America has been on an all-out push to transfer from internal combustion and diesel to electric and hybrid vehicles for nearly 20 years. In a frantic pace to become more sustainable, manufacturing plants all over the world have shifted major assembly lines and created all-new facilities to produce fuel cell batteries and electronic vehicle components. What is the carbon footprint of such a massive change in global manufacturing? Billions of dollars and millions of gallons of fossil fuels were used to facilitate this transformation. Also, don’t forget the billions of dollars in taxpayer subsidies that went to these hybrid and electric vehicle companies. It seems there is very little that is sustainable about this whole process.

According to recent AP articles, Chevrolet and Hyundai have major recalls of their lithium batteries. Hundreds of thousands of batteries must now be replaced because of the risk of fire. What is the carbon footprint of these recalls? More rare earth minerals must be mined in countries like China and shipped all over the world to be manufactured into new batteries. What is going to happen to the old batteries? Sure, they are supposed to be recycled, but where? Are they going to be shipped all over the world to be recycled, and how many will actually be recycled once they reach their destination? What is the carbon footprint of all that?

If auto manufacturers were not given billions in subsidies, would they have had such a push to go electric? It seems the more sustainable route would have been to make slight changes in the manufacturing of the internal combustion engine to make them more efficient.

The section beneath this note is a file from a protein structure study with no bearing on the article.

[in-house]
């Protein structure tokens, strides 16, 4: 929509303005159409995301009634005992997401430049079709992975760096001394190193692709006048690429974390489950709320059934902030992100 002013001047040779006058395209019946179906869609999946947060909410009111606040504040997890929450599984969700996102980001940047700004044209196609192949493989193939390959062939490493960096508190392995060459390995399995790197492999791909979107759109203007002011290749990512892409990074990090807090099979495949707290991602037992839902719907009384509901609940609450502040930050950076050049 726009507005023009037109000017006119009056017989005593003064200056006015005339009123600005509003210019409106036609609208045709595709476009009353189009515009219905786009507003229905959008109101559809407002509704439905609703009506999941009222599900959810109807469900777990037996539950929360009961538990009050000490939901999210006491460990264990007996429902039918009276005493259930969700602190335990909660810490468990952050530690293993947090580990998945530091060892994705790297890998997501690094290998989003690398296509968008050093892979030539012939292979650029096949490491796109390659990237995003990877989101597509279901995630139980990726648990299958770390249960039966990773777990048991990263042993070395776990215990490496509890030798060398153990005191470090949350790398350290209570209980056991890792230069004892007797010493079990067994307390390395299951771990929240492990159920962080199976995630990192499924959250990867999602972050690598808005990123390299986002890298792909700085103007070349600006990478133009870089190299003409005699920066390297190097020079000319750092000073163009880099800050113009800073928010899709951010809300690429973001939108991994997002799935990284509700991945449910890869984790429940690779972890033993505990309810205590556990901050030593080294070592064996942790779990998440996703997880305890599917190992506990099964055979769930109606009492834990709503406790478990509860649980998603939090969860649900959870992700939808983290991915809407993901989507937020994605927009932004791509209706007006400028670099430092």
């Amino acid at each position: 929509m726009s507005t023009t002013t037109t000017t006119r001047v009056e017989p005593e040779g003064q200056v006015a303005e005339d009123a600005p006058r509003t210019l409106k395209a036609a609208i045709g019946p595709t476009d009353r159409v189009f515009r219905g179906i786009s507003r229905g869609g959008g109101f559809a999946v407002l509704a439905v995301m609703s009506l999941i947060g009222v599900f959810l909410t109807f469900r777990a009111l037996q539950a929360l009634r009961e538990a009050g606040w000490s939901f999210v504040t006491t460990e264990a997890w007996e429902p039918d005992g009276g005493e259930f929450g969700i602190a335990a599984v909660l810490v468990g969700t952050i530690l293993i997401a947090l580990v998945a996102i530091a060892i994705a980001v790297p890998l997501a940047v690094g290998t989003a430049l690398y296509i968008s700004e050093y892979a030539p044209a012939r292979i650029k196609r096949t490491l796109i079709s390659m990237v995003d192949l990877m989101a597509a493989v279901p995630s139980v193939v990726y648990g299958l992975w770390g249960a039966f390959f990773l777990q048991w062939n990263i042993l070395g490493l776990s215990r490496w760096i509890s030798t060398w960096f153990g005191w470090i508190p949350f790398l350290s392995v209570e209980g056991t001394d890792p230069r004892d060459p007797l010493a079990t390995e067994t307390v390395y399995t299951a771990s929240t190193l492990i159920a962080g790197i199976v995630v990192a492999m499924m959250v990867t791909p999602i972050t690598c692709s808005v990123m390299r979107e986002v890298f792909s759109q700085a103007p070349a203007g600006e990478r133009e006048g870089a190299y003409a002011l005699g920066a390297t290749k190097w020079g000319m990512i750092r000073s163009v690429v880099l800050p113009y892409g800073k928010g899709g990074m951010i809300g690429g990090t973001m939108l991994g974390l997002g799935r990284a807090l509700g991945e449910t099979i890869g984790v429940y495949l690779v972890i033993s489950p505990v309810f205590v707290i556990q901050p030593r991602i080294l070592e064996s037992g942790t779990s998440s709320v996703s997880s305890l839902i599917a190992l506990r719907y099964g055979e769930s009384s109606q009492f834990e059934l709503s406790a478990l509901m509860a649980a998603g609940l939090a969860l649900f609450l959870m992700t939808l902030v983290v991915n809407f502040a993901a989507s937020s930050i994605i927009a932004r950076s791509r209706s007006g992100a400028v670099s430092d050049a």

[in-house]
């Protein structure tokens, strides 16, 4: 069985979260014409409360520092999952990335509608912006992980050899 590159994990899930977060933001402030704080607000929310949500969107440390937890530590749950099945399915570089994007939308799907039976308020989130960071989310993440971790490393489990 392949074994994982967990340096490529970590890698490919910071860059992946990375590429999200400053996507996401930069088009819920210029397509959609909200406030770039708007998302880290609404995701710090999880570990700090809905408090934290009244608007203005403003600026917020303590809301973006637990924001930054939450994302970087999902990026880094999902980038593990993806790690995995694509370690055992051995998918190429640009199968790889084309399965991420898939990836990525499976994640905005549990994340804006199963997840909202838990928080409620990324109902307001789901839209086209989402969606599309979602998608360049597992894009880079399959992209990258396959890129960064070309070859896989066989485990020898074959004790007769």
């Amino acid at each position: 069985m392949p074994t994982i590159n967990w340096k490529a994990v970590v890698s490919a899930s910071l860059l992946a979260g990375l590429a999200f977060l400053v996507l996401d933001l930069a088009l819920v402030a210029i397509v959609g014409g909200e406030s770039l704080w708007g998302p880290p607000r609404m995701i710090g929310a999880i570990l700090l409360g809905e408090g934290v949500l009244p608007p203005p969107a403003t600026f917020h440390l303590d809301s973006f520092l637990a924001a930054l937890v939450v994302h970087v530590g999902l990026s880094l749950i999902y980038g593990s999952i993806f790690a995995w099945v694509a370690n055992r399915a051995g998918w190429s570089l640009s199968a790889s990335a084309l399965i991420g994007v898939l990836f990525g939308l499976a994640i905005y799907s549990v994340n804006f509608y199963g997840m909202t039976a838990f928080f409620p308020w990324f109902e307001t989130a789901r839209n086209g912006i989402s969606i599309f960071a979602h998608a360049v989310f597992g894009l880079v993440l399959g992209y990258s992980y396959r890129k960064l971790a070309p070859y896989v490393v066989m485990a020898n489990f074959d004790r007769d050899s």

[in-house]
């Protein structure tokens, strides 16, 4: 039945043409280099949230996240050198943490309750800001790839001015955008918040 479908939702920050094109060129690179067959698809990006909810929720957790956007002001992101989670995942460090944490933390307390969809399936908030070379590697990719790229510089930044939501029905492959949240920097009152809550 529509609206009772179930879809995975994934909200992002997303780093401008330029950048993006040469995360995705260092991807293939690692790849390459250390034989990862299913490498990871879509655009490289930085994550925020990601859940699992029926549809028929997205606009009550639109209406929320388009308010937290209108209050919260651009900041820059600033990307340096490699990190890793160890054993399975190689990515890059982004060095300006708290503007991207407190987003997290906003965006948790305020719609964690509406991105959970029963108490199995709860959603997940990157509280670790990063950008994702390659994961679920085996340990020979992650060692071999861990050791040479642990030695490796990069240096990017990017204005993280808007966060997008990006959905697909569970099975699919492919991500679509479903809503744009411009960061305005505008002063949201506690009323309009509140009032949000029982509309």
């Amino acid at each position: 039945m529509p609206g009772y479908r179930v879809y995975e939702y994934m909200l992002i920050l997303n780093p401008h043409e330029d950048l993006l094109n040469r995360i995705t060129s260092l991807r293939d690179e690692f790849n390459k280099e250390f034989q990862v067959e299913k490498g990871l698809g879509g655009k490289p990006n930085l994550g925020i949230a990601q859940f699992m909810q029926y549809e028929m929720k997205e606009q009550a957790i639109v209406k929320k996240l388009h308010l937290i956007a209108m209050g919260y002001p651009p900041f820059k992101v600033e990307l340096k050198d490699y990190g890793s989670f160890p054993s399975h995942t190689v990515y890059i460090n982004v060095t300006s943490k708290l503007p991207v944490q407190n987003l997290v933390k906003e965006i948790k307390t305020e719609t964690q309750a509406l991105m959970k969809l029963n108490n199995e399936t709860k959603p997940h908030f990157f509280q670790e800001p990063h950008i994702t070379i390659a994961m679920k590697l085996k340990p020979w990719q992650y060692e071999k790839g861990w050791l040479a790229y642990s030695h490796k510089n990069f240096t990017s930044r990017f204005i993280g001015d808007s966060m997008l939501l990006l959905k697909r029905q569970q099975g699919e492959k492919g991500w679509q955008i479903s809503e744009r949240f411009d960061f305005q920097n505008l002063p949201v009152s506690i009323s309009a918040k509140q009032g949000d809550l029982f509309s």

As a nation, we have a lot more control of oil reserves than rare earth minerals. With the fall of Afghanistan, China will be quick to sweep in to mine all the minerals that lie beneath the deserts of the Middle East. Soon, our nation will be in a battle for minerals. The cry of the past was, “No blood for oil!” Will the same protestors be chanting “No blood for minerals” as the world’s superpowers fight for the space and rights to deplete foreign nations of what lies beneath the surface?

The current administration has lofty goals to create a nation of electric transportation. Even with the billions of dollars slated for future green infrastructure, the country’s electric grid will not be able to handle this load. We all must come to the realization that the brownouts of California will most likely be commonplace throughout this land. Coal, natural gas, hydro, the few remaining nuclear plants, aging windmills, and solar panels will not be able to keep up with the strain of everyone plugging in their car each night. This will push us farther down the road of unsustainability and leave our nation dependent on raw materials that we have little to no control over. Are we really prepared as a nation to go from oil independent to rare earth mineral dependent?